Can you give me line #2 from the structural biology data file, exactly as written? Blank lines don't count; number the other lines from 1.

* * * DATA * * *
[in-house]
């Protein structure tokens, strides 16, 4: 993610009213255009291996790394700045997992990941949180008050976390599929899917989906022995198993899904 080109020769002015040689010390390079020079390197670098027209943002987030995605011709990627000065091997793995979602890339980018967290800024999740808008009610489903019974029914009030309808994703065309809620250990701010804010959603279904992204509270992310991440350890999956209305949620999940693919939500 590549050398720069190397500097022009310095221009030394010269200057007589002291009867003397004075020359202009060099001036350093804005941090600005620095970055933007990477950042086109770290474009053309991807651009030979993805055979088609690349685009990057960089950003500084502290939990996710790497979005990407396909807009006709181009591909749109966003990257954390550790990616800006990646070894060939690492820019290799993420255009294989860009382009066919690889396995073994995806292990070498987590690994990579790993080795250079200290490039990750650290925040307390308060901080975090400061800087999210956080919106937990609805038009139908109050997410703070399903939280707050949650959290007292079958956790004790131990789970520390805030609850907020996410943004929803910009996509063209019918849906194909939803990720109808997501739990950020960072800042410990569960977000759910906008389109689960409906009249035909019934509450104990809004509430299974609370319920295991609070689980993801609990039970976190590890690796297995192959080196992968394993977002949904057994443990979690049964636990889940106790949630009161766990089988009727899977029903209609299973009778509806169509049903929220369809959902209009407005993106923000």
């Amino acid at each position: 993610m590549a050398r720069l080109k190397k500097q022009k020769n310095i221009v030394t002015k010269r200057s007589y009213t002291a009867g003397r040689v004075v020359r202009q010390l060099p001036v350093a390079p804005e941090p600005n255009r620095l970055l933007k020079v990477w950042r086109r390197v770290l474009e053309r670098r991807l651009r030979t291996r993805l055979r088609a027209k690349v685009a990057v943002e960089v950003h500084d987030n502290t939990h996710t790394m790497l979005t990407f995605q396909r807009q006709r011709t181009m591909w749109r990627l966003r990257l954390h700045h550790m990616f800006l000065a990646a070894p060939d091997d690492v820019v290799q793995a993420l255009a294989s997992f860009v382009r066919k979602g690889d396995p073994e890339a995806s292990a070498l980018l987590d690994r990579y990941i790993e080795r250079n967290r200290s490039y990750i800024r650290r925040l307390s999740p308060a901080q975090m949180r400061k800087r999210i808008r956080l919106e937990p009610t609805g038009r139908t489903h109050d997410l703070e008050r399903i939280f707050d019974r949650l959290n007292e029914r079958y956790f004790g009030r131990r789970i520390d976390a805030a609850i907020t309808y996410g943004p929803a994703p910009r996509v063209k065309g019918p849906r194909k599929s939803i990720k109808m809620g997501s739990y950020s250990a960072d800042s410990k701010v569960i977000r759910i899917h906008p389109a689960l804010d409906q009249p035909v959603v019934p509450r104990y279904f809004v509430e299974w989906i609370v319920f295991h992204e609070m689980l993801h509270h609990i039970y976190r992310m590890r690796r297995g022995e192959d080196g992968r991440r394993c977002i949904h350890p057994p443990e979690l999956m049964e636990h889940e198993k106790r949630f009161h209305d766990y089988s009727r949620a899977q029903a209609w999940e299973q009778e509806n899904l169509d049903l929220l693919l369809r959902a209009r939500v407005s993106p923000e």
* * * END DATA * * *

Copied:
């Protein structure tokens, strides 16, 4: 993610009213255009291996790394700045997992990941949180008050976390599929899917989906022995198993899904 080109020769002015040689010390390079020079390197670098027209943002987030995605011709990627000065091997793995979602890339980018967290800024999740808008009610489903019974029914009030309808994703065309809620250990701010804010959603279904992204509270992310991440350890999956209305949620999940693919939500 590549050398720069190397500097022009310095221009030394010269200057007589002291009867003397004075020359202009060099001036350093804005941090600005620095970055933007990477950042086109770290474009053309991807651009030979993805055979088609690349685009990057960089950003500084502290939990996710790497979005990407396909807009006709181009591909749109966003990257954390550790990616800006990646070894060939690492820019290799993420255009294989860009382009066919690889396995073994995806292990070498987590690994990579790993080795250079200290490039990750650290925040307390308060901080975090400061800087999210956080919106937990609805038009139908109050997410703070399903939280707050949650959290007292079958956790004790131990789970520390805030609850907020996410943004929803910009996509063209019918849906194909939803990720109808997501739990950020960072800042410990569960977000759910906008389109689960409906009249035909019934509450104990809004509430299974609370319920295991609070689980993801609990039970976190590890690796297995192959080196992968394993977002949904057994443990979690049964636990889940106790949630009161766990089988009727899977029903209609299973009778509806169509049903929220369809959902209009407005993106923000």